Resistance, Resilience & Adaptation: Understanding a Changing Europe
Europe seems perennially poised at a crossroads of late: about to embark on a vigorous program of federalization at one point, breaking up and dividing at another. Its citizens are variously depicted as rejecting the diktats of consumer capitalism and seeking to resolve inequalities on the one hand and, on the other, increasingly turning to right wing, nationalism-fuelled political parties. The economy is slowly recovering one day and about to plunge into a ‘triple-dip’ recession the next. The current social, political and economic situation in Europe defies any easy classification and even the long term prospects seem unclear – are we merely experiencing a blip in the year on year growth that Europe has experienced post WWII or have we reached the tipping point where Europeans have to adjust to the falling living standards and disproportionate international weight which they have long enjoyed as the BRICs go from strength to strength and leave Europe behind? Are we on the brink of a brave new world order or is this just another example of the cyclical nature of crisis? On the pan-European stage, responses to the crisis vary from Barosso’s push for a ‘federation of European nation-states’ or Merkel’s push for greater economic integration to the disengagement and increasingly vocal isolationism of Cameron. The resultant disunity and lack of cohesive direction, at precisely the point where it is needed the most, contributes to the apocalyptic rhetoric surrounding almost every EU summit of the last 4 years.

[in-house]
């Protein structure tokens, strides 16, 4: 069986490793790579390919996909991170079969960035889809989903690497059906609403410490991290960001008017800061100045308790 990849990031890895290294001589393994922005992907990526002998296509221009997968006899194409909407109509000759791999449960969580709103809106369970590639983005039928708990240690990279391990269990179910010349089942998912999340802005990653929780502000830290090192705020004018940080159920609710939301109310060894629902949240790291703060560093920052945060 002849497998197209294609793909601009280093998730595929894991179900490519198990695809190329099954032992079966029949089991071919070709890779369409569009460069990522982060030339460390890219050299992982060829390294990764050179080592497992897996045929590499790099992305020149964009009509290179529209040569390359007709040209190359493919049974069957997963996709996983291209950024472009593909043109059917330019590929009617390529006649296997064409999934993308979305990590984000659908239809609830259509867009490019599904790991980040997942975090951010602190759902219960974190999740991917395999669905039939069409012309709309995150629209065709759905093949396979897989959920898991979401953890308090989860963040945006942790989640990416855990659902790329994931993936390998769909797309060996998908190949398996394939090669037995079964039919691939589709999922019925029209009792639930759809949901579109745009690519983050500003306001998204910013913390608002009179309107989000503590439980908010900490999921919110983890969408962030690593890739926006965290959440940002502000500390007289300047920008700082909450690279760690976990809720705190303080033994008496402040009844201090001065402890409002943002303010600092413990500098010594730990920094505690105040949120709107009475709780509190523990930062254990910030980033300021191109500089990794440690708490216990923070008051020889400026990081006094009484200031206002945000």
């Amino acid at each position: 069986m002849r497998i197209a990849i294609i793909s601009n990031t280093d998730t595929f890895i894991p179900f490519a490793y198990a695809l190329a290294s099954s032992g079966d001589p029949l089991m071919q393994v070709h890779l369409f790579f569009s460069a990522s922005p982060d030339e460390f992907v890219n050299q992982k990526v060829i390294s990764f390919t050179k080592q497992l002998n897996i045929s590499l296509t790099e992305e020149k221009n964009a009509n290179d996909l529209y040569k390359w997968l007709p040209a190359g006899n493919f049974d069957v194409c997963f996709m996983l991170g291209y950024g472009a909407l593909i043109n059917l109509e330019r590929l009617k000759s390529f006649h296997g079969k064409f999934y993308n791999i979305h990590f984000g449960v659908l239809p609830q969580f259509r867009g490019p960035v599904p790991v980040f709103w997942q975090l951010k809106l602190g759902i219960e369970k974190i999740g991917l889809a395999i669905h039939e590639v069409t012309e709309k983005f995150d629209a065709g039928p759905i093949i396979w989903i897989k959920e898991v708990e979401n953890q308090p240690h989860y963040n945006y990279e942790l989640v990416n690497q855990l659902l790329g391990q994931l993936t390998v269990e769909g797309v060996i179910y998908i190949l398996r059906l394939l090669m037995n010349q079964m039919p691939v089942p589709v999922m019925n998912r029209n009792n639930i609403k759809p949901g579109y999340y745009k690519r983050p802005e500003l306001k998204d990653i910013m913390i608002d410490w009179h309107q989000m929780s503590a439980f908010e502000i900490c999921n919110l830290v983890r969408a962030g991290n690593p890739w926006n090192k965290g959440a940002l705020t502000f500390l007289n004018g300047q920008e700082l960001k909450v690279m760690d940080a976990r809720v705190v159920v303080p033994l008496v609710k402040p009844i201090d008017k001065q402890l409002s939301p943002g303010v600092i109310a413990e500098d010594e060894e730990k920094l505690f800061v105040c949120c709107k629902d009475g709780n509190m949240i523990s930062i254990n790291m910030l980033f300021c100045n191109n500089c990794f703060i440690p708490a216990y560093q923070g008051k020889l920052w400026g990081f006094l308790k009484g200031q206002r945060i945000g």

With this as a backdrop, the IP topic seems particularly pertinent and valuable as we seek common approaches to accepting, managing and profiting from this change. For let one thing be clear – change is a Janus-faced beast but need not be negative. The Stoic philosopher and Roman Emperor, Marcus Aurelius, once said “Why should anyone be afraid of change? What can take place without it? What can be more pleasing or more suitable to universal nature? Can you take your bath without the firewood undergoing a change? Can you eat without the food undergoing a change? And can anything useful be done without change?” Upheaval and change can also be the catalyst for innovation, creative input and the reversal of status-quo – after all, without revolutions, the engine of society could never turn.